Last updated: August 24. 2013 11:05PM - 76 Views

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LIMA - Juneteenth may offer a much-needed history lesson for young people, but participants Saturday said the event is as much about the future as the past

A few hundred people showed up at Faurot Park to welcome back the event last celebrated in Lima in 2005. A lineup of actors, singers and dancers performed from the main stage while local groups and vendors set up shop in tents staked out around the park. Local cooks participated in a Big Papa Cook-Off and Big Momma Bake-Off, while a block away, teens spent the afternoon competing in a three-on-three basketball tournament.

It looked like a traditional community bash, but this one has a more serious purpose, organizer Vickie Shurelds said.

"It was really important to us that this time we celebrate the history of the event and of the community. It's shameful that we don't know the history of our own existence," Shurelds said.

Juneteenth is a history lesson in its own right. The event celebrates the date in 1865 when slaves in Texas finally got word - more than two years after the Emancipation Proclamation had been signed - that they were free.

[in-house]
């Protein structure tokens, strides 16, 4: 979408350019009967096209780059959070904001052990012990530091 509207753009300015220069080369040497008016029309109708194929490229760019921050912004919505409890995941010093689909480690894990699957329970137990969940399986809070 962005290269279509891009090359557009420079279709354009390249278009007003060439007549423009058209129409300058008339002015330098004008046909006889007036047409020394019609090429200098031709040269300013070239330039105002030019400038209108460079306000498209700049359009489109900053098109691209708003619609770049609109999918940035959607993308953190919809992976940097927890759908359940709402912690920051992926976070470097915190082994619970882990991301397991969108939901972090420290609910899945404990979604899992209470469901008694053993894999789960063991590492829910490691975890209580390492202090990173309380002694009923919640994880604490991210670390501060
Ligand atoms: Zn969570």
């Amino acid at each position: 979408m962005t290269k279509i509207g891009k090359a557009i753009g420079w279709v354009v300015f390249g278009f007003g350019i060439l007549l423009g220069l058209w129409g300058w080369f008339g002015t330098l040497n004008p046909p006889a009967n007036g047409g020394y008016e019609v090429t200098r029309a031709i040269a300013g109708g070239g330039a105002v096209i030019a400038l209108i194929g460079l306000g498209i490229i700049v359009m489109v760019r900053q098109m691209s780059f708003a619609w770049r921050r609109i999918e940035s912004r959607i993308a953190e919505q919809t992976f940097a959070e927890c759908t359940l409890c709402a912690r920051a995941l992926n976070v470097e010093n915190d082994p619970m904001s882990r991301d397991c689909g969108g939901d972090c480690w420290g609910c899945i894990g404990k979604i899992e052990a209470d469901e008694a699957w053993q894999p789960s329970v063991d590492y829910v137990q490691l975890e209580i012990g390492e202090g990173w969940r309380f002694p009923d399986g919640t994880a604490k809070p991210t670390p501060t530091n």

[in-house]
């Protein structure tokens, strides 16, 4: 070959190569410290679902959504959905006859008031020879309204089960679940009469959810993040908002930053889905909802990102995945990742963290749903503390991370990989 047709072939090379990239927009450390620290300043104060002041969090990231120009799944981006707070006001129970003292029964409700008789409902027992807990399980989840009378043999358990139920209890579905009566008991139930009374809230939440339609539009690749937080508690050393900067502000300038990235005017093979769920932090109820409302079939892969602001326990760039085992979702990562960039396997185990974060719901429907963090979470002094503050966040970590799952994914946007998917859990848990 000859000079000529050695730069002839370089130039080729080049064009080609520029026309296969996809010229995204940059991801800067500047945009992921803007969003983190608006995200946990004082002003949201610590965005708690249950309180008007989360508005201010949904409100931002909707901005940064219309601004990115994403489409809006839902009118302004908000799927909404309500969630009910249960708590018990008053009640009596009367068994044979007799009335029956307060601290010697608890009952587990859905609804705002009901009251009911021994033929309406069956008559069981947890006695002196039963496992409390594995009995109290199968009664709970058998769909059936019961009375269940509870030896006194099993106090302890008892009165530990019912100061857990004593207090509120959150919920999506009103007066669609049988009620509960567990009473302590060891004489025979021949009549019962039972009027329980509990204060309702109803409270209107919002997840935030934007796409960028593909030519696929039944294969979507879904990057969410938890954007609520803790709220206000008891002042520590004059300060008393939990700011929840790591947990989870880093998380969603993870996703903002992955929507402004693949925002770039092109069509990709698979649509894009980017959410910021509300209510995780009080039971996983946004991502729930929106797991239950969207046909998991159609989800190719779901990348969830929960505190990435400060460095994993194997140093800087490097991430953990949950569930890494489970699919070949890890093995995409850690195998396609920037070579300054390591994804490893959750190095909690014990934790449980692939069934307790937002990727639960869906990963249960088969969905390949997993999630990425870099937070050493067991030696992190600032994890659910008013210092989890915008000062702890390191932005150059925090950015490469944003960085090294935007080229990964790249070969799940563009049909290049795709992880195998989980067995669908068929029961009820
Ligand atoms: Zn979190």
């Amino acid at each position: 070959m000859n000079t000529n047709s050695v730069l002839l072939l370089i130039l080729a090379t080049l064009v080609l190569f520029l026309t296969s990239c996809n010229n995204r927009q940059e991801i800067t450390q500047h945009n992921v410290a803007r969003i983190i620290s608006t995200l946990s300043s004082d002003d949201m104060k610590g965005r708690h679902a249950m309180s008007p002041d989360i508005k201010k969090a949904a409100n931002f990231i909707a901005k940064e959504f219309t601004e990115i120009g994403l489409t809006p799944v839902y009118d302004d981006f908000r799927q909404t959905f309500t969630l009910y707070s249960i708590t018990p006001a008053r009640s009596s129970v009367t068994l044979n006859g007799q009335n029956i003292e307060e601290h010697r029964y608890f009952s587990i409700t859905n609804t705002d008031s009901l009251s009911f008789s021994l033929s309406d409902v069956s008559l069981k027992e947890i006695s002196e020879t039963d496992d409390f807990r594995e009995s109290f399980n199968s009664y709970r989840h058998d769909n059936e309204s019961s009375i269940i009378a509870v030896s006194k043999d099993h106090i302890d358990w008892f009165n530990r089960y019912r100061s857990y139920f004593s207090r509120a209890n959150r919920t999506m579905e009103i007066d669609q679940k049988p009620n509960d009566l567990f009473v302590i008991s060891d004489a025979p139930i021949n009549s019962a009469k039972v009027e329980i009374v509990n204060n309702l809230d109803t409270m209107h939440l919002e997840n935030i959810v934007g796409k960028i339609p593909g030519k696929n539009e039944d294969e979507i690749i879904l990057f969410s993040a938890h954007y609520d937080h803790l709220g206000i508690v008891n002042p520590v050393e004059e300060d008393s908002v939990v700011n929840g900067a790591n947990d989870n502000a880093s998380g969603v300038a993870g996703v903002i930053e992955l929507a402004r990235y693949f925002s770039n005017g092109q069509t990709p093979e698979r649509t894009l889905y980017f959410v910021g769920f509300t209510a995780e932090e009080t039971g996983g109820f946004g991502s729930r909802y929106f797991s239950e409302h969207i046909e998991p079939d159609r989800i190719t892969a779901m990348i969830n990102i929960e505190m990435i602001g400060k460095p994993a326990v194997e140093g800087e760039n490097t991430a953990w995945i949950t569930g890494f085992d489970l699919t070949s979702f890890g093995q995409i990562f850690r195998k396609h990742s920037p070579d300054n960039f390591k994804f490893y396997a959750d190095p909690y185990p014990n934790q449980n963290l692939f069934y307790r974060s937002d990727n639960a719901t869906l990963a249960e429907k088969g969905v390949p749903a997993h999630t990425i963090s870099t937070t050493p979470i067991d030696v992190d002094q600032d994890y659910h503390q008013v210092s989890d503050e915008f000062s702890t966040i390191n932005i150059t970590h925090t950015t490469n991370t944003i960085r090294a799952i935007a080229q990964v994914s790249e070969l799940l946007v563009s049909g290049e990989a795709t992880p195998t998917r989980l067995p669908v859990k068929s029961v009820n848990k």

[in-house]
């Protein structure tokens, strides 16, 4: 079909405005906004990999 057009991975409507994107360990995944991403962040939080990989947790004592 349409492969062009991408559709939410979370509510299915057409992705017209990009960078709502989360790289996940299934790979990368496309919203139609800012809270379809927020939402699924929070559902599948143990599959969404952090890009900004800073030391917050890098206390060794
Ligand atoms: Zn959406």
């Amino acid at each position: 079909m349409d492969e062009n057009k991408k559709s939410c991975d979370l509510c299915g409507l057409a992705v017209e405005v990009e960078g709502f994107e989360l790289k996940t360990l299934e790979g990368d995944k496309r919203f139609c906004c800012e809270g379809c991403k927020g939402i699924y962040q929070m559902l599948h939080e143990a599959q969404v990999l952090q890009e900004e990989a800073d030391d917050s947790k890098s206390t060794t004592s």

But Saturday's event was also flush with local history. Organizers took the time to honor a group of educators who came from across the South in the early 1970s to teach at the Lima schools. Many of those teachers, recruited to help diversify the mostly white school staff, remained as teachers and leaders in the community.

"We were really proud when Dr. (Earl) McGovern recruited all those teachers. That was important to us," said Alberta Shurelds, as she sat with former Lima schools teacher Dougie Franklin at Saturday's event.

Franklin was not one of McGovern's recruits, but like many teachers in that group, came from the South in search of a teaching job in Lima. She spent 26 years teaching special education before retiring. And while she acknowledges the historic significance of the move in integrate teaching staffs in Lima and across the Midwest, it didn't feel all that significant at the time.

"I've got to be fully honest with you, it felt like a job," Franklin said.

For Shurelds, that past event is a reminder of what can happen when the community sets its mind to it. Those teachers were recruited at a time of  racial tension in the community and people were pointing  out the lack of minority hires in the public sector. It's a situation the community is facing again, more than 30 years later.

"They worked together and they did it. That's what we need to learn. If we all come together, we can get things done," Shurelds said. "We all came over on different ships, but we're in the same boat now. If we don't start rowing in the same direction, we're just going to go in circles."

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